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I want to validate input as I type so I use onkeyup event to do so, but if I validate an email regex "name@domain.com", as soon as user starts to type it throws an error - first character doesnt match regex...

So I wrote this:

var addValidation = function (patterns) {
        var index = patterns.length; //I know I can avoid this
        while (index--) {
            patterns[index] = new RegExp(patterns[index]);

        index = 0;
        var current = patterns[index],
        matchExact = function (patt, str) {
            var match = str.match(patt);
            return match !== null && str === match[0];

        return function () {
            var str = this.value;
            if (!matchExact(current, str) ) {
                var tmp = patterns[index + 1] ? 
                    new RegExp(current.source + patterns[index + 1].source) :
                if (tmp && matchExact(tmp, str)) {
                    current = tmp;
                else {
    document.getElementById("x").onkeyup = addValidation(["[a-zA-Z0-9\\.]+", "@{1}", "[a-zA-Z0-9]+", "\\.{1}", "[a-zA-Z]{1,3}"]);

It seems to work, but... it's ugly and it will alert you if you do step back (eg. "name@" and you press backspace).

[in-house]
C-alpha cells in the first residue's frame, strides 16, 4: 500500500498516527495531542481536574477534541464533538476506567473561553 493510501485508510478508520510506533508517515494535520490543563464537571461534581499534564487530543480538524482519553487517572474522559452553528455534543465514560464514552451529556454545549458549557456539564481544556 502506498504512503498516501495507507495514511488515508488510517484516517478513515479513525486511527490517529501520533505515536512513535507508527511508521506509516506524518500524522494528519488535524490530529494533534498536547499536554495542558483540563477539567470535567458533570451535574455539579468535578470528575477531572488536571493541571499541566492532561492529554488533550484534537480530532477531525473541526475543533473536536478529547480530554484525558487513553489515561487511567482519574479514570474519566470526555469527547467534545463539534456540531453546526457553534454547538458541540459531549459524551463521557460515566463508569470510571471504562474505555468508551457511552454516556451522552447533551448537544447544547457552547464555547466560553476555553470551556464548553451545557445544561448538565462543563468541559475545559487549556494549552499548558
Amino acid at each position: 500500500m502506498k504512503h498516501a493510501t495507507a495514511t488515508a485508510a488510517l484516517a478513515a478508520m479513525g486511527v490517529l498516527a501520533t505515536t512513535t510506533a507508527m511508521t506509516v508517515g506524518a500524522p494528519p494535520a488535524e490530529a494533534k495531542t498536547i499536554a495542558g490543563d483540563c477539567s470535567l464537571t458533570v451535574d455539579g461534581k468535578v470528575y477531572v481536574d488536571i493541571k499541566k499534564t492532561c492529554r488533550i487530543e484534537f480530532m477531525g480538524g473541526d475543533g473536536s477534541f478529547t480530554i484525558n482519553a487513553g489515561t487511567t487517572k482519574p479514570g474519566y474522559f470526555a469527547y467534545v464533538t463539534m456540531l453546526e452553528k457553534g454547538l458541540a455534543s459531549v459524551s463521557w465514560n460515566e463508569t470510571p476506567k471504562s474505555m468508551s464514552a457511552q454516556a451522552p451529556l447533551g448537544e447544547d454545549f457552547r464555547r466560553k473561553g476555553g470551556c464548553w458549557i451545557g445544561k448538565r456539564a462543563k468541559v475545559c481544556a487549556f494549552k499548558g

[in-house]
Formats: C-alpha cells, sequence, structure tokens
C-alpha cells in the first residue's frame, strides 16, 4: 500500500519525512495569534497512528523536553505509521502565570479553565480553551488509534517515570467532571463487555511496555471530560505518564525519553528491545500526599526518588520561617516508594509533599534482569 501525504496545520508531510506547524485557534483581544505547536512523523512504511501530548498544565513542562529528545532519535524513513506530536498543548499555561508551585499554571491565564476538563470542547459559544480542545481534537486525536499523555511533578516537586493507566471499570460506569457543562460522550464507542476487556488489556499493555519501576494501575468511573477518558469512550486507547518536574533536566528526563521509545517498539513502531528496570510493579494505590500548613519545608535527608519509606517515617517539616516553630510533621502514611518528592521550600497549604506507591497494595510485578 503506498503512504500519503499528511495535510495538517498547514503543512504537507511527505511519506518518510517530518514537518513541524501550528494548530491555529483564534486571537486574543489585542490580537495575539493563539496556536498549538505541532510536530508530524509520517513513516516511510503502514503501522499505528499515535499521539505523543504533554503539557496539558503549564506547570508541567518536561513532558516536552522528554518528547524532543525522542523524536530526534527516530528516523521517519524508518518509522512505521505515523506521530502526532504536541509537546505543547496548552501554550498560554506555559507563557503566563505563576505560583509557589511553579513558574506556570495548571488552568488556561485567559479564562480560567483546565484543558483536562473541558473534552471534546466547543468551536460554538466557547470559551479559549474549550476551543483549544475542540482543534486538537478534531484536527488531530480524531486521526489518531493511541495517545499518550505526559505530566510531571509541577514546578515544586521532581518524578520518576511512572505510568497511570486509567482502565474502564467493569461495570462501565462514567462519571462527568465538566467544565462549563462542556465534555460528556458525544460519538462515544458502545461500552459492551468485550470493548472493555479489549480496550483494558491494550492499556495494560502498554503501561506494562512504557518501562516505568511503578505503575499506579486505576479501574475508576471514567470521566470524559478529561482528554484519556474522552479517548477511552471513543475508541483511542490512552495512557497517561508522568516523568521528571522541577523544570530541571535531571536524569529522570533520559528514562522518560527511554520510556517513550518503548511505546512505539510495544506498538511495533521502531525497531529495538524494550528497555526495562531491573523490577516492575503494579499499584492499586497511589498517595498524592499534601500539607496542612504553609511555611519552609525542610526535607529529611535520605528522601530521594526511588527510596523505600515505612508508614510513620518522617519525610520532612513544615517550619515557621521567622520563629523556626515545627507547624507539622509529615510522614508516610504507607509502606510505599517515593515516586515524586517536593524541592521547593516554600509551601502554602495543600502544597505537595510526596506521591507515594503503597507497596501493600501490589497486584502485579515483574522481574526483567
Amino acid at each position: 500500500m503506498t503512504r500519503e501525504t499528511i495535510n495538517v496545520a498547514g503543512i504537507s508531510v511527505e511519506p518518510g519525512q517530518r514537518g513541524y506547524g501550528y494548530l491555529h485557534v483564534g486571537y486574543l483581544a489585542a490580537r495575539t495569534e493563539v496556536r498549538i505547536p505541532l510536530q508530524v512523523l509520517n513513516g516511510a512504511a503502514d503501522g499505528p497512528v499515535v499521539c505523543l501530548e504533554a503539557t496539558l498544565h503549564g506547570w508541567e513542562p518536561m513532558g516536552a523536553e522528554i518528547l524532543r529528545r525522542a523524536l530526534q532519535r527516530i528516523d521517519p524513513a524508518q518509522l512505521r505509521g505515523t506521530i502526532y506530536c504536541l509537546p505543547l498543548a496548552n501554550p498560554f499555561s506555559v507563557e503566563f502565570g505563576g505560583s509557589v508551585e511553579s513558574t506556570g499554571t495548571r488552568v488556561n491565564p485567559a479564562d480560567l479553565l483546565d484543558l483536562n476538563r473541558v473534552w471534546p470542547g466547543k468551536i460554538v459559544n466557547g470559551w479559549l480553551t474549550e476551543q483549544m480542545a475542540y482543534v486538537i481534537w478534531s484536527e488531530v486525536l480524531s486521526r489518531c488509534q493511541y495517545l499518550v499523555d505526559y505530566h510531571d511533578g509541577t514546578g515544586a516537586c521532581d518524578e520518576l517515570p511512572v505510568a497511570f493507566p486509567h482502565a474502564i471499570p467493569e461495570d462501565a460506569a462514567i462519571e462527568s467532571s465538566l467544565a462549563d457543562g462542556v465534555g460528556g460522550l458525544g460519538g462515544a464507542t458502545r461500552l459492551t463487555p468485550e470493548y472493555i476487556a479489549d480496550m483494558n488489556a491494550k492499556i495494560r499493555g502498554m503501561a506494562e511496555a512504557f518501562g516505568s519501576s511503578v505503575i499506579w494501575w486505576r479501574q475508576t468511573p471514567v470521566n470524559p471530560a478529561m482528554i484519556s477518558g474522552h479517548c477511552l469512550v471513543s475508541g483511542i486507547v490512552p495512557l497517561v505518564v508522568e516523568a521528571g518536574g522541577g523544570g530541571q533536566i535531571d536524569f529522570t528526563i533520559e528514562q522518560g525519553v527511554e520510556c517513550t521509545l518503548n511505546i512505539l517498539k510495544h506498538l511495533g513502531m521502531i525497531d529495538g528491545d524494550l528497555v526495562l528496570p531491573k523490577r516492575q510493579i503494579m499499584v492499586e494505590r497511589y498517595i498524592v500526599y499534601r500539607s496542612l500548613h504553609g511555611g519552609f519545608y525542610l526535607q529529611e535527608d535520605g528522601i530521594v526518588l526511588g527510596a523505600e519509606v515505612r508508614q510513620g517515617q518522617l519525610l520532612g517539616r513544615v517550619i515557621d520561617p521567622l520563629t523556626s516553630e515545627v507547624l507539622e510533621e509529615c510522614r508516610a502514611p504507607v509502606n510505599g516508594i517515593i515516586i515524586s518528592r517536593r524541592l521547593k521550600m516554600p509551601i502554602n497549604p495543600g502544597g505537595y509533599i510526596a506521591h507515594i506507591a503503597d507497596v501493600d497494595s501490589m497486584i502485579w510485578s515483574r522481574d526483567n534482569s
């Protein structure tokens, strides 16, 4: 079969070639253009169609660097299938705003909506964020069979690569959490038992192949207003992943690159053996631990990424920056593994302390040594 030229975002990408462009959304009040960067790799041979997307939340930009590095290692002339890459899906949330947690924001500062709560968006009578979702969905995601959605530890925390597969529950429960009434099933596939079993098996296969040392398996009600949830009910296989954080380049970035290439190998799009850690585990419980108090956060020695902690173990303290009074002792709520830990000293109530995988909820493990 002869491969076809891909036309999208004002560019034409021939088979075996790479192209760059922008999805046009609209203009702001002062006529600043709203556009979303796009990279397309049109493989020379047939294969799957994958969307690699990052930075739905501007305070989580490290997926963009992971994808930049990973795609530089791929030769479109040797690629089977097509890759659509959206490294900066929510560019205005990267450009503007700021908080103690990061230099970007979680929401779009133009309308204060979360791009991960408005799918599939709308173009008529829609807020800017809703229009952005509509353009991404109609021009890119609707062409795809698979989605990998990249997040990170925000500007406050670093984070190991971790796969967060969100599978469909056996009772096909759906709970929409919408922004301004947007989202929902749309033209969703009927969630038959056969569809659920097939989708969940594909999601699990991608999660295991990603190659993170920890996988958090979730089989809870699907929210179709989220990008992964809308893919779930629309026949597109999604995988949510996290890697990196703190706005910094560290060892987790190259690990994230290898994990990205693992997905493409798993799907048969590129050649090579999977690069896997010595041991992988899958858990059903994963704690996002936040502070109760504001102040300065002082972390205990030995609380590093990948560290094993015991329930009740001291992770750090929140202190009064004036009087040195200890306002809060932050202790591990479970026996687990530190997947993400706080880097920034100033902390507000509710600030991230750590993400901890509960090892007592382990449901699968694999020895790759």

I know that Dojo's validation is great, but I do not want to use Dojo. Are there any better ways to achieve that?

//EDIT: http://livedocs.dojotoolkit.org/dijit/form/ValidationTextBox this is an example, but you can define your own pattern (like email regex) and it will validate it perfectly.

share|improve this question

Add interval before validation will start:

var t;
document.getElementById("x").onkeyup = function () {
    if (t) {
    t = setTimeout(function () {
        //do validation
    }, 1000)
share|improve this answer
Thas seems a quite troublesome if there would be many fields. Better to use some key action linked events. – Johnny_D Jan 11 '13 at 9:55
Do not mention about exactly this code. I've just showed how to solve such problem – CruorVult Jan 11 '13 at 10:01

Don't ever try to validate an email address with a regualr expression. You'll either end up allowing addresses which are not valid, or block email addresses which are perfectly valid and just annoy your visitors. It's also worth bearing in mind that the best regex so far for validating email addresses is this:


share|improve this answer
Woah, that's a huge one! – Tondo Jan 11 '13 at 12:23

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